Warm weather is upon us. That means rosé will soon flow like a river. Restaurants will cram as many tiny tables and tiny chairs on the sidewalk as is humanly possible. And for those of us with no chance of getting to the beach any time soon, fresh, high-quality seafood will be our only chance to feel like we’re anywhere near water. Oyster shooters and seafood towers can only do so much on their own to transport you to the idyllic seaside town of your fantasy vacation. One of the best ways to really luxuriate in the fresh flavors of the ocean is to experience your fish raw, and perfectly chilled. We’ve rounded up some of our favorite raw fish recipes to give you a little taste of the sea, even if you’re landlocked for the summer.
Even though it has under five ingredients, and is a universally beloved dish, you don't often hear about people making tuna rolls at home. Thankfully Sushi Chef John Daley of New York's Sushi Ko is here to teach us.
After you break down the fish, this dish comes together quickly, and before you know it, you’ll have a dish of flavorful crudo, accented with peach vinegar, a few drops of fragrant garlic-chive oil, pretty hunks of white peach flesh, and a sprinkle of flowers and curly mint.
"People need to get in the rhythm and natural cycle of fish seasons, and not expect to be able to consume the same fish all year,” says chef Vinny Milburn. Luckily, May through September is peak fluke season.
Hamachi, or Pacific yellowtail, is a delicately flavored fish that is super-popular in Japan. And as chef Andrew D’Ambrosi notes, “Hamachi is the Beyoncé of the seafood scene.”
Every good crudo should have a generous hit of acid—it’s why mignonette is so important for oysters, and why even fried fish comes with a lemon wedge. Here, quick-pickled vegetables diced super finely add both kick and texture.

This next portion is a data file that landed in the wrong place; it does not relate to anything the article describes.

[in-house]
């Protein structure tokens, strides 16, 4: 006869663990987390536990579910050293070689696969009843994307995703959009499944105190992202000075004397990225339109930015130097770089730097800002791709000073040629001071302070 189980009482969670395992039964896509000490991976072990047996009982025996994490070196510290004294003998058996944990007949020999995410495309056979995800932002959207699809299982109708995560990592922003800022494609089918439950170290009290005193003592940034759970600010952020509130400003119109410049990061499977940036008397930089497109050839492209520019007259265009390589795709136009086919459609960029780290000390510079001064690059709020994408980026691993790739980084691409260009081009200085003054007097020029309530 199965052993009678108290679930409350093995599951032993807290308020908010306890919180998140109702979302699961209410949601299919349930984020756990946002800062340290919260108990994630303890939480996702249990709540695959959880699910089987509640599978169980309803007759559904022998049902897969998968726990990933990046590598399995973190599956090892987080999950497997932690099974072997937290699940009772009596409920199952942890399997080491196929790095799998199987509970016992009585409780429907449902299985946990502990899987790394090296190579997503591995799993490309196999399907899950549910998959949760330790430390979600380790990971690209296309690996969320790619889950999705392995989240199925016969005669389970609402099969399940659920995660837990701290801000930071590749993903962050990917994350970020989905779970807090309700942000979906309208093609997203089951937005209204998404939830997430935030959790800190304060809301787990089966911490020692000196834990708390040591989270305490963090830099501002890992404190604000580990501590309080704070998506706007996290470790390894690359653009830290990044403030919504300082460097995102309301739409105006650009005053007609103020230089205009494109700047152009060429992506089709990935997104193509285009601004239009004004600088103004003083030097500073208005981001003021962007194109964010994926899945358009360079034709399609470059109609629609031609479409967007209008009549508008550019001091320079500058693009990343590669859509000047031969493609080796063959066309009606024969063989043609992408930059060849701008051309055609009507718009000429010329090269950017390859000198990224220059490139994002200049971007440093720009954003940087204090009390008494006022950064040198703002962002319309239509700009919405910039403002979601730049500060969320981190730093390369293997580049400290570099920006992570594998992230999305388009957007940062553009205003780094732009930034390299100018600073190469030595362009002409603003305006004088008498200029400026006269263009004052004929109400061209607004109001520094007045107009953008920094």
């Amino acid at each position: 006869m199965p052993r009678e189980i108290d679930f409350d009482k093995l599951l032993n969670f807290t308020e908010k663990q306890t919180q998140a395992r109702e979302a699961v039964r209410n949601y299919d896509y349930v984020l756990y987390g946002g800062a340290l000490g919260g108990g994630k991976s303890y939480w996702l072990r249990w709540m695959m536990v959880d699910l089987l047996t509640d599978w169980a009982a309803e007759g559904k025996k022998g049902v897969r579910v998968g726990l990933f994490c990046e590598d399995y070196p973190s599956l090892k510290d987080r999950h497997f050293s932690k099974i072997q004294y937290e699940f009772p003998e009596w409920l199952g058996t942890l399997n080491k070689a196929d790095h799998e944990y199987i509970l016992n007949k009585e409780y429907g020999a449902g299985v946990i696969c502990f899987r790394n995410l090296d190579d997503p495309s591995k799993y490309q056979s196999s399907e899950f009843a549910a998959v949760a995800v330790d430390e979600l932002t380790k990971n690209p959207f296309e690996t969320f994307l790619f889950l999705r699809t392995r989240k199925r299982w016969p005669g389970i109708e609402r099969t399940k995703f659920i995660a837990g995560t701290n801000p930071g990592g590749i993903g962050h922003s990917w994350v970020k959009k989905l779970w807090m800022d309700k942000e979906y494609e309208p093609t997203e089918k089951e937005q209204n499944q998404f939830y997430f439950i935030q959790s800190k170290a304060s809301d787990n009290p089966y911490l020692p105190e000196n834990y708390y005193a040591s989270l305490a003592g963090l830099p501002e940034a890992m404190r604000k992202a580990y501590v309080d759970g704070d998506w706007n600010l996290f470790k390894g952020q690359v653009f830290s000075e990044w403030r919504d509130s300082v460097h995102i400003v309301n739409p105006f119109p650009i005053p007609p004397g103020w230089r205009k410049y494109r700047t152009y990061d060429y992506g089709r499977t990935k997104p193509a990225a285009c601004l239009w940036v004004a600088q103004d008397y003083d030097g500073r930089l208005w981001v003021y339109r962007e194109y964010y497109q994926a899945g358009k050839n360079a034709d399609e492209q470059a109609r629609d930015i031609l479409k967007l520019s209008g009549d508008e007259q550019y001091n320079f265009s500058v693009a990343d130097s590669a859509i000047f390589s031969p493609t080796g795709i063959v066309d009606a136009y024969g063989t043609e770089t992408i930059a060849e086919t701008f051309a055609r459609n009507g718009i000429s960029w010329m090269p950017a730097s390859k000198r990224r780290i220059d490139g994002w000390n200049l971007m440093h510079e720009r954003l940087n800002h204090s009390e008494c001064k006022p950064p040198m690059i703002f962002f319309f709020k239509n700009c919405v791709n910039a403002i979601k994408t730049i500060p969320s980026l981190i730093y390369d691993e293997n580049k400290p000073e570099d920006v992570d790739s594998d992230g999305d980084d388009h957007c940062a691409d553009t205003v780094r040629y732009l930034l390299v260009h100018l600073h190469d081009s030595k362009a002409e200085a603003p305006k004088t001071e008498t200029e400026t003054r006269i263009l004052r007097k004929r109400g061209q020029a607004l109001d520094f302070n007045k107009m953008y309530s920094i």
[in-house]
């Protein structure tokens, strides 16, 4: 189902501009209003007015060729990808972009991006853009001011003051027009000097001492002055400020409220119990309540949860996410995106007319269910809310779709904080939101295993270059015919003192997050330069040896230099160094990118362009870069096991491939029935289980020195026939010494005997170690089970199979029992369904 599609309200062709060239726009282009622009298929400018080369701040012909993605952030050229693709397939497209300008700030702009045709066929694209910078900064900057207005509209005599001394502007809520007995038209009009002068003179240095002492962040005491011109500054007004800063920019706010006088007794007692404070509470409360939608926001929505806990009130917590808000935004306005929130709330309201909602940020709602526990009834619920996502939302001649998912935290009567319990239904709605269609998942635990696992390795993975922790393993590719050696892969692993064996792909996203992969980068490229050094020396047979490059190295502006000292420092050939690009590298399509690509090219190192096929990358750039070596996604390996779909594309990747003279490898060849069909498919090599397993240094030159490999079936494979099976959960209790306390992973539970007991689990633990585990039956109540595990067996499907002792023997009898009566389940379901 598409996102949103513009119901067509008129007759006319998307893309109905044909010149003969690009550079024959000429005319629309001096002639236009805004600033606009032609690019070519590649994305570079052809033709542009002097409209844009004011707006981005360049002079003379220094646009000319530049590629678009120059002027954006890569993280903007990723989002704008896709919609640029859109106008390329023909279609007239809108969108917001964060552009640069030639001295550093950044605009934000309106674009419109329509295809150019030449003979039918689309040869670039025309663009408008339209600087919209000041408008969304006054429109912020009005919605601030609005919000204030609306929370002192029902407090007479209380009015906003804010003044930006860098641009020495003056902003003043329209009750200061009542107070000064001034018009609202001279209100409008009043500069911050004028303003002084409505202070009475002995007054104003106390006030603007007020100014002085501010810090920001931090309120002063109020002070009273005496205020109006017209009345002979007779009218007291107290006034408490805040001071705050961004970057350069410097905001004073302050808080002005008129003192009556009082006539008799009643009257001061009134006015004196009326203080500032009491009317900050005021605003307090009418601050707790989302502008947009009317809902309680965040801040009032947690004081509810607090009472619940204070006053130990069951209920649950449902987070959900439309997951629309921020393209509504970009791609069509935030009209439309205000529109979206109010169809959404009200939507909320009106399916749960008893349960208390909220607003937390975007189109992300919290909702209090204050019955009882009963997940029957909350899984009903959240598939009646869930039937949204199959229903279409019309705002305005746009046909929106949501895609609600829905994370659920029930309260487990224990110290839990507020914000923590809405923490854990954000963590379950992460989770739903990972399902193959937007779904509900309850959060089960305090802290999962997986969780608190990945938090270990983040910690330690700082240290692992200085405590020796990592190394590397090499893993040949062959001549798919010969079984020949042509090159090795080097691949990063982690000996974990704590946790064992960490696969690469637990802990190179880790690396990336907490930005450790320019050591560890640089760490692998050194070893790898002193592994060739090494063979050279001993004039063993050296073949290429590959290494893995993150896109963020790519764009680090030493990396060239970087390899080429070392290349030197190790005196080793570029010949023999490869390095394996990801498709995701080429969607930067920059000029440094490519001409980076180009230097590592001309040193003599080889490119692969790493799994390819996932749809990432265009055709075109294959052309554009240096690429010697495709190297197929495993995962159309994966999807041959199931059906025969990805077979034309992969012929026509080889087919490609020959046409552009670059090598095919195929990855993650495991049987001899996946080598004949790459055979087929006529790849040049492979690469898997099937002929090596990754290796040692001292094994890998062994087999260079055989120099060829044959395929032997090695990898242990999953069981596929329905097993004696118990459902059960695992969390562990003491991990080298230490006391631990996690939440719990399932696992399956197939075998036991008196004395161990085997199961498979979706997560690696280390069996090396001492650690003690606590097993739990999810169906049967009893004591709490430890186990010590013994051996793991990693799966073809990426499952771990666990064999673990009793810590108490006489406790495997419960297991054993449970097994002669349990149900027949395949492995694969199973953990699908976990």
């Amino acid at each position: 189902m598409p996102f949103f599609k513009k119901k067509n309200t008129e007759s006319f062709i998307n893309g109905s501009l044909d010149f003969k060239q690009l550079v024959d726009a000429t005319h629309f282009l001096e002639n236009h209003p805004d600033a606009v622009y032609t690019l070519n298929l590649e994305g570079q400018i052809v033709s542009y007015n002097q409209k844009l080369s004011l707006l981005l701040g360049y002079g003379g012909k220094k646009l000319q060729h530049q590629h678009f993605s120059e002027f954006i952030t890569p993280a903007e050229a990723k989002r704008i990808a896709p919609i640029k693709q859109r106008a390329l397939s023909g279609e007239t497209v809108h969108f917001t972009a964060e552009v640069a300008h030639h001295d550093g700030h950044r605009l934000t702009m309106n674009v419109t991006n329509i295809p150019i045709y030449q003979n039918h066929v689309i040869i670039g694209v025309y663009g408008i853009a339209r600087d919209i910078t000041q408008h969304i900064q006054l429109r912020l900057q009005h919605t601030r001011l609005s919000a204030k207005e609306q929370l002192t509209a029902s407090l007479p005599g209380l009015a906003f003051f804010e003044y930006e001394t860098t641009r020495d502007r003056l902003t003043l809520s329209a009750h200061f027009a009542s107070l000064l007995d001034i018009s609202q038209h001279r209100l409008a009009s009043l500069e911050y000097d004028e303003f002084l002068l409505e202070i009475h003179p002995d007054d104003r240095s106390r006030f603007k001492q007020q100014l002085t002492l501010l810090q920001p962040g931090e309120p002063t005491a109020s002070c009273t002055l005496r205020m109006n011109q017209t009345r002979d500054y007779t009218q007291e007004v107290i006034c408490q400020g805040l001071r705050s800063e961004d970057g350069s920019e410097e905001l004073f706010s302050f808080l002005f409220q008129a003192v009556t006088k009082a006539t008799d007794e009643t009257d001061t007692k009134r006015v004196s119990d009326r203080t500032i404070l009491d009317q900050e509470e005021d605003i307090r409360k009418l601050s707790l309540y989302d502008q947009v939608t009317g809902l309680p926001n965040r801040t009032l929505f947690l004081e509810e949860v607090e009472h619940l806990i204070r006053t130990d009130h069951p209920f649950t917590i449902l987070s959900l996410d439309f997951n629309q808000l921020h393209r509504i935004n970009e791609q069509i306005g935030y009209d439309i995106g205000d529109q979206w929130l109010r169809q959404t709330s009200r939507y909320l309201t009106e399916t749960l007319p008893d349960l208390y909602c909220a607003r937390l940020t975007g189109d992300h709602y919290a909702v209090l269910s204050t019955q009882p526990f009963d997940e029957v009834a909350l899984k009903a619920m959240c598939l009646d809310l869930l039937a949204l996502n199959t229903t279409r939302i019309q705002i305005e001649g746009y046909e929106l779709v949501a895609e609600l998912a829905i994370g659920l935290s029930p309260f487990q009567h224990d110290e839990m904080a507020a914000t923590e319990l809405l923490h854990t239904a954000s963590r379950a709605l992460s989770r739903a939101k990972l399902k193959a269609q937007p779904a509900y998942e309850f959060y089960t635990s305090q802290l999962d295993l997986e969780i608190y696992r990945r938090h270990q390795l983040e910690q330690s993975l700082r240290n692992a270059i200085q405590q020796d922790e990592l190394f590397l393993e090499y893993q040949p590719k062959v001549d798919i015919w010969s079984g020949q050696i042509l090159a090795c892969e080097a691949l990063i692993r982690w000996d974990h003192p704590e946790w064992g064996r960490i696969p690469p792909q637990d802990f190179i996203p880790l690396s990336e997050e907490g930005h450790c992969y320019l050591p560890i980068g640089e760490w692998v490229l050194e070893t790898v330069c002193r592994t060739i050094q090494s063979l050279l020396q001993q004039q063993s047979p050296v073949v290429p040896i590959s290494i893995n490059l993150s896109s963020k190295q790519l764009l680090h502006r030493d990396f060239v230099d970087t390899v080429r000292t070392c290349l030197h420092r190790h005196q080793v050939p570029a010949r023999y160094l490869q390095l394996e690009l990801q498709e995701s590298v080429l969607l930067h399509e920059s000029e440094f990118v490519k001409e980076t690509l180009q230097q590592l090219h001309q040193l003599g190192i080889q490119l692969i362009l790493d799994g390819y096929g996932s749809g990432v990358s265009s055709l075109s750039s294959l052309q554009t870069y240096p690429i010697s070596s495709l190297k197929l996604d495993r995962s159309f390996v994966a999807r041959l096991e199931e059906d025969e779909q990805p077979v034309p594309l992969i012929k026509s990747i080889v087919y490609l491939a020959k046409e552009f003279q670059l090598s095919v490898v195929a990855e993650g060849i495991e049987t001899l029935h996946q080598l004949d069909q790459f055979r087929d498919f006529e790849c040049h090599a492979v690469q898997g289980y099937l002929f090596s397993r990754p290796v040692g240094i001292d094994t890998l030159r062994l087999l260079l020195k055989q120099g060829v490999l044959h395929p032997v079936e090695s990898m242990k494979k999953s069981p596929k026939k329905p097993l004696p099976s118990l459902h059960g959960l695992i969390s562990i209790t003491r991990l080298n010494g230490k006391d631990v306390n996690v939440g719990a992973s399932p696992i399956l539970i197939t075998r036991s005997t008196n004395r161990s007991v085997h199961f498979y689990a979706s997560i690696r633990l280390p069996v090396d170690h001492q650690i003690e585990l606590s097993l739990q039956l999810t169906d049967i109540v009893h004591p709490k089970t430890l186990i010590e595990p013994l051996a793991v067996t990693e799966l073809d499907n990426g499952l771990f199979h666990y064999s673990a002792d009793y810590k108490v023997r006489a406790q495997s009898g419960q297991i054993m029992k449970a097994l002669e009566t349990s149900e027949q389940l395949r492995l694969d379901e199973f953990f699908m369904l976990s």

The unique texture of a bay scallop combined with its slightly fruity, briny flavors make it great for crudo. Play up textures even more with soft avocado and papaya, and crunchy passion fruit seeds and celery.
Ceviche, the ever-popular traditional dish of Peru, relies on the freshest fish you can get your hands on and a healthy dose of fresh-squeezed lime juice. This is Lima-based chef Javier Wong’s version.
Chef Chris Oh from LA’s EscaLA serves his ceviche with house-made black sesame crackers, but whatever cracker you have hanging around would also be fine.
With the intent of recreating their homeland dishes using local ingredients, Japanese immigrants in Peru informally created Nikkei cuisine, a fusion popularized worldwide by Nobu Matsuhisa's empire. This ceviche is a prime example.
Spot prawns are the sustainable seafood darlings of our Canadian neighbors to the north, but you can substitute any prawn or shrimp here, if you can’t get your hands on them.
Chef Eric Werner of Tulum’s Hartwood restaurant says, “When you cut fish for ceviche, angle your knife at 45 degrees and make thin cuts against the grain so that each piece is about ¼-inch thick. Make sure that you are slicing in one fluid movement—it's like slicing through an apple, not sawing though a loaf of bread.” Take your time!
You might not be able to swing plating this ceviche in a real coconut, but don’t skimp on the freshly-fried plantain chips for some added sweetness.
Be sure to serve this dish in shallow bowls: everyone will want to drink the super-vegetal broth after they've finished the fish.
Instead of serving your ceviche with chips on the side, plate it all up right on top of a fried corn tortilla as a tostada for easy snacking.
Fijian-Chinese-Indian-American chef Louis Tikaram harnesses a whole spectrum of flavors in this raw snapper dish, which he says can be shared as an appetizer or eaten over rice as a single meal.